• John Lannan was Washington’s starter insurance policy this year, surprisingly getting beat out for the #5 starter job in spring training (this, two years removed from being the Nats opening Day starter) and then spending most of the year pitching ineffectively in Syracuse.  Lannan made two double-header starts during the season and then four “replacing Strasburg” starts in September, finishing up with a 4-1 record, a 4.13 ERA and a 97 ERA+ for the year, numbers slightly lower than his career averages but pretty typical for Lannan.  Lannan is who he is; a softer-tossing lefty with a clean medical record (the only time I believe he’s ever missed was in 2010 when his elbow was sore; he never went on the DL and only missed one start).  Lannan just doesn’t seem to be Rizzo’s kind of starter, and the rotation will undoubtedly be weaker just replacing Jackson one-for-one with Lannan.  Plus, Lannan’s arbitration cost will certainly be north of his 2012 $5M pay, which virtually guarantees that Lannan will be non-tendered on or before November 30th of 2012.  Lannan stated publically he wanted to be traded when he was demoted in April, and his non-tender opens a clean path for him to sell his wares to another organization that would guarantee him a rotation spot.  Outlook for next season: I believe Lannan’s time in Washington is done; look for him to sign a 1yr, $3M offer to be a back-of-the-rotation starter on a rebuilding team (Houston, Kansas City, Chicago perhaps).
  • Tom Gorzelanny got a spot start the last week of the season to save Gio Gonzalez’s arm once the Nats clinched the NL East.  We’ll talk about Gorzelanny in the reliever section.

Washington Relievers: taking a look at the relief corps at the end of the season.  We’ll review from the back of the rotation “forward,” starting with the closers and ending with the mop-up guys.

  • Drew Storen missed the first 3 1/2 months of the season from surgery to remove bone spurs from his elbow (which may or may not be related to his inverted-W mechanics, a tease on a future blog post on the topic…).  Upon his return, he patiently waited for his chance while roommate Clippard struggled in the closer role and entered the post-season as the established closer.  We all know what happened in Game 5 of the NLDS unfortunately, but a 4-run blow-up looks like an aberration for Storen’s season in general: a 2.37 ERA and sub 1.00 whip in 30 1/3 mostly high-leverage innings.  His achieving super-2 status is worrisome for the team in perhaps 2015 when his salary has escalated, but for 2013, he will remain a relative bargain in the estimated $1.7-2M range.  Outlook for Next Season: unlike in previous seasons, I think Storen’s injury makes him less likely to be traded; teams would want to see a full injury free season.  He remains with the team as the established closer heading into 2013.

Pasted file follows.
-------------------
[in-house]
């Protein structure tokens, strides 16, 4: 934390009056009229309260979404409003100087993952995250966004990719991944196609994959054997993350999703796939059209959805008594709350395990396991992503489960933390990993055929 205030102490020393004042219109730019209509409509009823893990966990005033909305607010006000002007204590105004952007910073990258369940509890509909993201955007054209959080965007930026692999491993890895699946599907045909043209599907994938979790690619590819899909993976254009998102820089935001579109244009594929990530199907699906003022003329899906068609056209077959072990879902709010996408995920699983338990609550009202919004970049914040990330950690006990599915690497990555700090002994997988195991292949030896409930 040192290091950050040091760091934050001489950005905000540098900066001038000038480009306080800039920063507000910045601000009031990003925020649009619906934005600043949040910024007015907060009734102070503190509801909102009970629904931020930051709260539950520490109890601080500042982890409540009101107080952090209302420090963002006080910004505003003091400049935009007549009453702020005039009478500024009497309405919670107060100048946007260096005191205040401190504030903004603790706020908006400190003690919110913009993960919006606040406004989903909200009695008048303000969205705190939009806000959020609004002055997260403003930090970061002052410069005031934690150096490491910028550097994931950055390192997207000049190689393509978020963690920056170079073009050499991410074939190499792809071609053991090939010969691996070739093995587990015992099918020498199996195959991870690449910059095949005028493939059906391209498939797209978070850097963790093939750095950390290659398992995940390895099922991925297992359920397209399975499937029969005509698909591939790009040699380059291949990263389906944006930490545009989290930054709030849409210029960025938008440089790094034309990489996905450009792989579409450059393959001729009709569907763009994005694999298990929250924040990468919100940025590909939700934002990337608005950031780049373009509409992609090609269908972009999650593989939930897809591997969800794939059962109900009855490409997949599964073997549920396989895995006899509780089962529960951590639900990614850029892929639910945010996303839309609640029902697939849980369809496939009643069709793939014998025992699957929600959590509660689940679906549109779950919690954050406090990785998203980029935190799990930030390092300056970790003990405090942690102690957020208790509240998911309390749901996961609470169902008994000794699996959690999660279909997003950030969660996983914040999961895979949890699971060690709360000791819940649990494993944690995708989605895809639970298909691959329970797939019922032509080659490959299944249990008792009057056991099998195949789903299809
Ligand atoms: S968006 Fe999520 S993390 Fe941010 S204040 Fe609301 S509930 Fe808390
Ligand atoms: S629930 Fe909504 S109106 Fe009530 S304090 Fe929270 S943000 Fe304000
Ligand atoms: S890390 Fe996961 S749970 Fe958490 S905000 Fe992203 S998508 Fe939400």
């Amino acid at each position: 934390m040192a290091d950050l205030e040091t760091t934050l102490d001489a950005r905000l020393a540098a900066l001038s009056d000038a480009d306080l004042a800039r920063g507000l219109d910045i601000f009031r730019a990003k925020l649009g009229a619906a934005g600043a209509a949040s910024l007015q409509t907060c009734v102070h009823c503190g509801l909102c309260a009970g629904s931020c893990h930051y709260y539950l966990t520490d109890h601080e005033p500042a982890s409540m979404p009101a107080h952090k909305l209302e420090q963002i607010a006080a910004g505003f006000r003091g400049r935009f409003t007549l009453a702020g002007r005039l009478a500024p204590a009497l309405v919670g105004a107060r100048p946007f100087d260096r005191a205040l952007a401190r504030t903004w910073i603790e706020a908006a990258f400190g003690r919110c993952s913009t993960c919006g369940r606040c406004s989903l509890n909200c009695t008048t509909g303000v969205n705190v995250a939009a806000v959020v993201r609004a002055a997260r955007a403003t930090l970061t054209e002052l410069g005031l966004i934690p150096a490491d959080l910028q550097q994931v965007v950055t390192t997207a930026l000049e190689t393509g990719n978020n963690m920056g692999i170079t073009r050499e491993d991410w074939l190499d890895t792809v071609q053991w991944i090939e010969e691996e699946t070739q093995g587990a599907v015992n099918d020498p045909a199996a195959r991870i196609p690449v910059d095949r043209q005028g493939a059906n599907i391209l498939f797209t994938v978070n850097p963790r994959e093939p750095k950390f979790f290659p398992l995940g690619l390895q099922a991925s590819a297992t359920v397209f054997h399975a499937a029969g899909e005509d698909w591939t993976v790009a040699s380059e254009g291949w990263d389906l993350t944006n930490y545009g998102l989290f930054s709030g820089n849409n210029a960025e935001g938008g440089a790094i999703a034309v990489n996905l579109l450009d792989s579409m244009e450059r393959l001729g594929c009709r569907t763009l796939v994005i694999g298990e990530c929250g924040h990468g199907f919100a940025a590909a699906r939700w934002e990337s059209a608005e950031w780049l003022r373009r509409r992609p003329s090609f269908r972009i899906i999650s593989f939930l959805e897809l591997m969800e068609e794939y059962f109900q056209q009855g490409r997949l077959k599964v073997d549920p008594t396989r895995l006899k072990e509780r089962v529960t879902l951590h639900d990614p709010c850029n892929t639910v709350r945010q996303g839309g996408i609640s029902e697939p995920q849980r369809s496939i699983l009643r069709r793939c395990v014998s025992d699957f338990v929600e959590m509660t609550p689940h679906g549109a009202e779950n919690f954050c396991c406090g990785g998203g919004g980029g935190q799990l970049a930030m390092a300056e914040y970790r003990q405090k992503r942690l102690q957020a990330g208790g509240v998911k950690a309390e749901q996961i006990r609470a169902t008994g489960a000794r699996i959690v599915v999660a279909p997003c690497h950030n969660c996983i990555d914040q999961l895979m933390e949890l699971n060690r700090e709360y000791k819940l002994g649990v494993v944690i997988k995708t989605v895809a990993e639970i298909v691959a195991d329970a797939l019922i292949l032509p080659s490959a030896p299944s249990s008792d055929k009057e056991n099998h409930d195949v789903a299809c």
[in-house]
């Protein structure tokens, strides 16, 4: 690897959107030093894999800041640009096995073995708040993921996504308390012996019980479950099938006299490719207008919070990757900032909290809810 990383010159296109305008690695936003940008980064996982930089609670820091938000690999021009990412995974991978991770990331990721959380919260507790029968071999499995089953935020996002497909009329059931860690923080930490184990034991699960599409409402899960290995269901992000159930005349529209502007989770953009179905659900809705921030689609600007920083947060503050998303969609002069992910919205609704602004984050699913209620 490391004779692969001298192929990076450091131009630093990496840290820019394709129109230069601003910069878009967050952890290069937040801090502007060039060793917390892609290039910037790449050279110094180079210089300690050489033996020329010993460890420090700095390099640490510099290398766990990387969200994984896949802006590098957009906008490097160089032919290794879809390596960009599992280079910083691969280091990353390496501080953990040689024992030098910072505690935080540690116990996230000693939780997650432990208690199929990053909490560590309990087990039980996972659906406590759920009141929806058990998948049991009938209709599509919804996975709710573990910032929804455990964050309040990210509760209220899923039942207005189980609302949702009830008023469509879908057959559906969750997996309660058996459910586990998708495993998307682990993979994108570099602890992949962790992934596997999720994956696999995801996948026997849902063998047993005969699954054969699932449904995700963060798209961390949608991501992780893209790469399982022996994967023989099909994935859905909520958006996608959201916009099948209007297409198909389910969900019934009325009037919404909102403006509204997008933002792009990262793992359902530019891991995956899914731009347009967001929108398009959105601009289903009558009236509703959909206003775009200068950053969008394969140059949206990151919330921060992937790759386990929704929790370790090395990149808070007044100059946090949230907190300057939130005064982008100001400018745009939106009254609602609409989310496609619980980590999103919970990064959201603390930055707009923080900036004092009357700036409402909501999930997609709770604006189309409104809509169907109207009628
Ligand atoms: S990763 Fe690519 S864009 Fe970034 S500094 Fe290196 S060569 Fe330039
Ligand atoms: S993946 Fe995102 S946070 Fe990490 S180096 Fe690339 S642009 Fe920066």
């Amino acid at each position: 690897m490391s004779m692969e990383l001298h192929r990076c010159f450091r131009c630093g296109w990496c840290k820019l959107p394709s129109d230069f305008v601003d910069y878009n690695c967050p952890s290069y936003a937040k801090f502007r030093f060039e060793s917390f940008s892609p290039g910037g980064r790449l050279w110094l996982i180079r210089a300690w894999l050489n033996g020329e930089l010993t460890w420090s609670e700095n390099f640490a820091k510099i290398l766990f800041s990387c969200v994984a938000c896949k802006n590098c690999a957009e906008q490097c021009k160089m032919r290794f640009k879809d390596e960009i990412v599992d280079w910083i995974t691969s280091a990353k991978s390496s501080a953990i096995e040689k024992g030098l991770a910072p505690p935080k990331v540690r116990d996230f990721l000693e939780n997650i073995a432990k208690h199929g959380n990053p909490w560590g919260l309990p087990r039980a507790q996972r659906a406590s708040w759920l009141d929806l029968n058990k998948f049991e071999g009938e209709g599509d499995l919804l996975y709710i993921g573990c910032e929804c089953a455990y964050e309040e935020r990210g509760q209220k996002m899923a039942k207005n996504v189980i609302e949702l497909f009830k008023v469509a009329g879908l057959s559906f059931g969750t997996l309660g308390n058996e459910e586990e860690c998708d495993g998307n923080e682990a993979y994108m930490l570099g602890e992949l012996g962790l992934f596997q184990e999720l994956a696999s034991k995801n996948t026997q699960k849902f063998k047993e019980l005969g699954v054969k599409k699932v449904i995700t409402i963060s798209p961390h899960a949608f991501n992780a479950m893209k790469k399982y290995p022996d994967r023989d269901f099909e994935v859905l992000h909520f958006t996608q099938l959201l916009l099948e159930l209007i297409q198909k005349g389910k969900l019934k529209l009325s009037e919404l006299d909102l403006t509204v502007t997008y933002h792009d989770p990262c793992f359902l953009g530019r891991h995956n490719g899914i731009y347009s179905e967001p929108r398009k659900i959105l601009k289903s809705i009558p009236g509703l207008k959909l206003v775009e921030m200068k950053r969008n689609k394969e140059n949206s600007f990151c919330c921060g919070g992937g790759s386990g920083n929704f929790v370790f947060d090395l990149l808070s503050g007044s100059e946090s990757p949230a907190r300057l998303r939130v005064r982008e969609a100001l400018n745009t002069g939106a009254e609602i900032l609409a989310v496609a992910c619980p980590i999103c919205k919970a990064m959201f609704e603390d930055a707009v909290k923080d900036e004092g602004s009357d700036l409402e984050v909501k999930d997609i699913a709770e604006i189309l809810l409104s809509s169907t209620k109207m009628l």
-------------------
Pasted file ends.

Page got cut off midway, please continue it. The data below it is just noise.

• Tyler Clippard grabbed the reigns of the closer job after others failed to do so and stuck with it most of the season, collecting 32 saves in 37 save opportunities.  However, two losses and a bad blown save in September ballooned his ERA a full point in just 3 weeks and resulted with Clippard reverting to his 2011 role as 8th inning specialist.  He gave up a critical solo home run in the fateful game 5 NLDS loss but otherwise looked decent in the post-season.  The big decision the team now faces with Clippard is a large potential arbitration award; he will argue that he should be paid like a closer and will point at 32 saves as evidence that he’s a closer-quality player.  MLBtraderumors estimates Clippard’s salary rising from 1.625M to $4.6M on the strength of his season.  I suspect the team will return a far lower value and there could be an ugly arbitration hearing as a result.  Clippard’s decline in form from 2011 also cost him some trade value, though the Nats could still make the argument that he’s a closer-quality guy and look to move him to a team needing a closer.  Of course, that being said he’s an incredibly valuable member of this bullpen, a big reason the team won 98 games, and there’s no urgency to move him unless offered something great. Outlook for next season: Back in the 8th inning role, barring a surprise trade.
  • Ryan Mattheus‘s first full season with the club resulted in an excellent find for the bullpen, providing great RHP middle-relief in the 6th and 7th innings.  Final results: a 2.85 ERA, 1.146 whip and a 139 ERA+ in 66 1/3 innings.   I think Davey Johnson will be rueing the decision not to use Mattheus in the NLDS game 5 middle-relief situation for the entirey of the off-season.  Outlook for next season: firmly entrenched in the MLB bullpen.